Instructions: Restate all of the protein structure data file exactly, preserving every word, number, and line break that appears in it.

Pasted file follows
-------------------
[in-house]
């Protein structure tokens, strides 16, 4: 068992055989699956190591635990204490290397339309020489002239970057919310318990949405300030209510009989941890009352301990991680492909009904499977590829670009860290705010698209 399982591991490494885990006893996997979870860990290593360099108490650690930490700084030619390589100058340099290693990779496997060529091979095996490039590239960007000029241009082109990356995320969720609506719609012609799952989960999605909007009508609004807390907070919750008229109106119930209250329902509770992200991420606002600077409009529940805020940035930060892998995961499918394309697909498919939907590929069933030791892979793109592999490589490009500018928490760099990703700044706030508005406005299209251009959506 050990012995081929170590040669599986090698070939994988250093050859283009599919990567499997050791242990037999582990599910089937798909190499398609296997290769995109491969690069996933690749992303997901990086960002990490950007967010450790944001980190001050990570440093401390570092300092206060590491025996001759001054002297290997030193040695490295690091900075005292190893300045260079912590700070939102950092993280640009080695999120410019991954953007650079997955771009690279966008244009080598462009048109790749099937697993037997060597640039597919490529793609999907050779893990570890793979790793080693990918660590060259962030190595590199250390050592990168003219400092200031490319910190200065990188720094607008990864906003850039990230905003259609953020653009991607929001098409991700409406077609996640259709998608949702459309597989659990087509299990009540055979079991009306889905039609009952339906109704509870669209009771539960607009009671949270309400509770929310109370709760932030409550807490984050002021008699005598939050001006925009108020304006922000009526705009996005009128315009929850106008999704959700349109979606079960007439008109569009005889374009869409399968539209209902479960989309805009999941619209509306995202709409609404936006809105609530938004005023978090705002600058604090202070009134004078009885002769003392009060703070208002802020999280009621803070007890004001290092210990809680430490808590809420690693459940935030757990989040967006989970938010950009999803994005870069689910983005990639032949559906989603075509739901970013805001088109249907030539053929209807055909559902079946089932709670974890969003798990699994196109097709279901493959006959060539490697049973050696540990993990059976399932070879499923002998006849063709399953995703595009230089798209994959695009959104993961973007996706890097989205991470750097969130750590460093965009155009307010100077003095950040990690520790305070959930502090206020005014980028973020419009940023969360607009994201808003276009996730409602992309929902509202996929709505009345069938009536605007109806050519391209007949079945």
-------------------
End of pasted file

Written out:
[in-house]
């Protein structure tokens, strides 16, 4: 068992055989699956190591635990204490290397339309020489002239970057919310318990949405300030209510009989941890009352301990991680492909009904499977590829670009860290705010698209 399982591991490494885990006893996997979870860990290593360099108490650690930490700084030619390589100058340099290693990779496997060529091979095996490039590239960007000029241009082109990356995320969720609506719609012609799952989960999605909007009508609004807390907070919750008229109106119930209250329902509770992200991420606002600077409009529940805020940035930060892998995961499918394309697909498919939907590929069933030791892979793109592999490589490009500018928490760099990703700044706030508005406005299209251009959506 050990012995081929170590040669599986090698070939994988250093050859283009599919990567499997050791242990037999582990599910089937798909190499398609296997290769995109491969690069996933690749992303997901990086960002990490950007967010450790944001980190001050990570440093401390570092300092206060590491025996001759001054002297290997030193040695490295690091900075005292190893300045260079912590700070939102950092993280640009080695999120410019991954953007650079997955771009690279966008244009080598462009048109790749099937697993037997060597640039597919490529793609999907050779893990570890793979790793080693990918660590060259962030190595590199250390050592990168003219400092200031490319910190200065990188720094607008990864906003850039990230905003259609953020653009991607929001098409991700409406077609996640259709998608949702459309597989659990087509299990009540055979079991009306889905039609009952339906109704509870669209009771539960607009009671949270309400509770929310109370709760932030409550807490984050002021008699005598939050001006925009108020304006922000009526705009996005009128315009929850106008999704959700349109979606079960007439008109569009005889374009869409399968539209209902479960989309805009999941619209509306995202709409609404936006809105609530938004005023978090705002600058604090202070009134004078009885002769003392009060703070208002802020999280009621803070007890004001290092210990809680430490808590809420690693459940935030757990989040967006989970938010950009999803994005870069689910983005990639032949559906989603075509739901970013805001088109249907030539053929209807055909559902079946089932709670974890969003798990699994196109097709279901493959006959060539490697049973050696540990993990059976399932070879499923002998006849063709399953995703595009230089798209994959695009959104993961973007996706890097989205991470750097969130750590460093965009155009307010100077003095950040990690520790305070959930502090206020005014980028973020419009940023969360607009994201808003276009996730409602992309929902509202996929709505009345069938009536605007109806050519391209007949079945």